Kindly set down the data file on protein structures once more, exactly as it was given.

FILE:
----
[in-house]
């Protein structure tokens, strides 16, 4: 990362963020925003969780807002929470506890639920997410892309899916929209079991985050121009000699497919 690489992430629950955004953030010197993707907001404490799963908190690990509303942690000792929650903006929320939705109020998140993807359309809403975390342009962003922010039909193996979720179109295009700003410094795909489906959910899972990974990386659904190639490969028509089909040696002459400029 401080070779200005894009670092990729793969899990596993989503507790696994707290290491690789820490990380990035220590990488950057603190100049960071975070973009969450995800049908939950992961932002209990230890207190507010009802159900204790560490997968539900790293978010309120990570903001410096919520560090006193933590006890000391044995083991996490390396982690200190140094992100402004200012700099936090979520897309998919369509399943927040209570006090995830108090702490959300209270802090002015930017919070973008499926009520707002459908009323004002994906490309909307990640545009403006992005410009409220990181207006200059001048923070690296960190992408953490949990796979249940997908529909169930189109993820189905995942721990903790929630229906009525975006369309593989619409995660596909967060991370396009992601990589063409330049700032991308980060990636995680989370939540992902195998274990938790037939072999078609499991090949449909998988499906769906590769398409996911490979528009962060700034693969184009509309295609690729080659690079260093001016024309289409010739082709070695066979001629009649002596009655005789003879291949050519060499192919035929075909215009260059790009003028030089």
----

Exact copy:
[in-house]
């Protein structure tokens, strides 16, 4: 990362963020925003969780807002929470506890639920997410892309899916929209079991985050121009000699497919 690489992430629950955004953030010197993707907001404490799963908190690990509303942690000792929650903006929320939705109020998140993807359309809403975390342009962003922010039909193996979720179109295009700003410094795909489906959910899972990974990386659904190639490969028509089909040696002459400029 401080070779200005894009670092990729793969899990596993989503507790696994707290290491690789820490990380990035220590990488950057603190100049960071975070973009969450995800049908939950992961932002209990230890207190507010009802159900204790560490997968539900790293978010309120990570903001410096919520560090006193933590006890000391044995083991996490390396982690200190140094992100402004200012700099936090979520897309998919369509399943927040209570006090995830108090702490959300209270802090002015930017919070973008499926009520707002459908009323004002994906490309909307990640545009403006992005410009409220990181207006200059001048923070690296960190992408953490949990796979249940997908529909169930189109993820189905995942721990903790929630229906009525975006369309593989619409995660596909967060991370396009992601990589063409330049700032991308980060990636995680989370939540992902195998274990938790037939072999078609499991090949449909998988499906769906590769398409996911490979528009962060700034693969184009509309295609690729080659690079260093001016024309289409010739082709070695066979001629009649002596009655005789003879291949050519060499192919035929075909215009260059790009003028030089």